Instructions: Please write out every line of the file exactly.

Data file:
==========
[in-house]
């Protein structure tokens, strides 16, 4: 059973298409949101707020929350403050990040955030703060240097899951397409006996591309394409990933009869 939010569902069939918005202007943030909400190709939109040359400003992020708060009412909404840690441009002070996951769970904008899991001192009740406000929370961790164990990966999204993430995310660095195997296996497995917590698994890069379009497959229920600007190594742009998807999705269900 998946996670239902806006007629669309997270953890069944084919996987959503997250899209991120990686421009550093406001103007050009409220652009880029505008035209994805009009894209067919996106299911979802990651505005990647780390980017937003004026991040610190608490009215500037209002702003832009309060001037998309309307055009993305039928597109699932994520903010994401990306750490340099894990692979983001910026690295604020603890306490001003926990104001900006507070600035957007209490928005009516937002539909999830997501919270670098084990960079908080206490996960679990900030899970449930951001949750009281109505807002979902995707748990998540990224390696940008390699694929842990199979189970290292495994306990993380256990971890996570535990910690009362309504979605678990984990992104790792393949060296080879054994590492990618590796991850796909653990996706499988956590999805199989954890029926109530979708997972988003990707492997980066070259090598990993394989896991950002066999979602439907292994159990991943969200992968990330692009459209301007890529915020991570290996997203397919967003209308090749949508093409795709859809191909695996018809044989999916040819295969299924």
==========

[in-house]
């Protein structure tokens, strides 16, 4: 059973298409949101707020929350403050990040955030703060240097899951397409006996591309394409990933009869 939010569902069939918005202007943030909400190709939109040359400003992020708060009412909404840690441009002070996951769970904008899991001192009740406000929370961790164990990966999204993430995310660095195997296996497995917590698994890069379009497959229920600007190594742009998807999705269900 998946996670239902806006007629669309997270953890069944084919996987959503997250899209991120990686421009550093406001103007050009409220652009880029505008035209994805009009894209067919996106299911979802990651505005990647780390980017937003004026991040610190608490009215500037209002702003832009309060001037998309309307055009993305039928597109699932994520903010994401990306750490340099894990692979983001910026690295604020603890306490001003926990104001900006507070600035957007209490928005009516937002539909999830997501919270670098084990960079908080206490996960679990900030899970449930951001949750009281109505807002979902995707748990998540990224390696940008390699694929842990199979189970290292495994306990993380256990971890996570535990910690009362309504979605678990984990992104790792393949060296080879054994590492990618590796991850796909653990996706499988956590999805199989954890029926109530979708997972988003990707492997980066070259090598990993394989896991950002066999979602439907292994159990991943969200992968990330692009459209301007890529915020991570290996997203397919967003209308090749949508093409795709859809191909695996018809044989999916040819295969299924």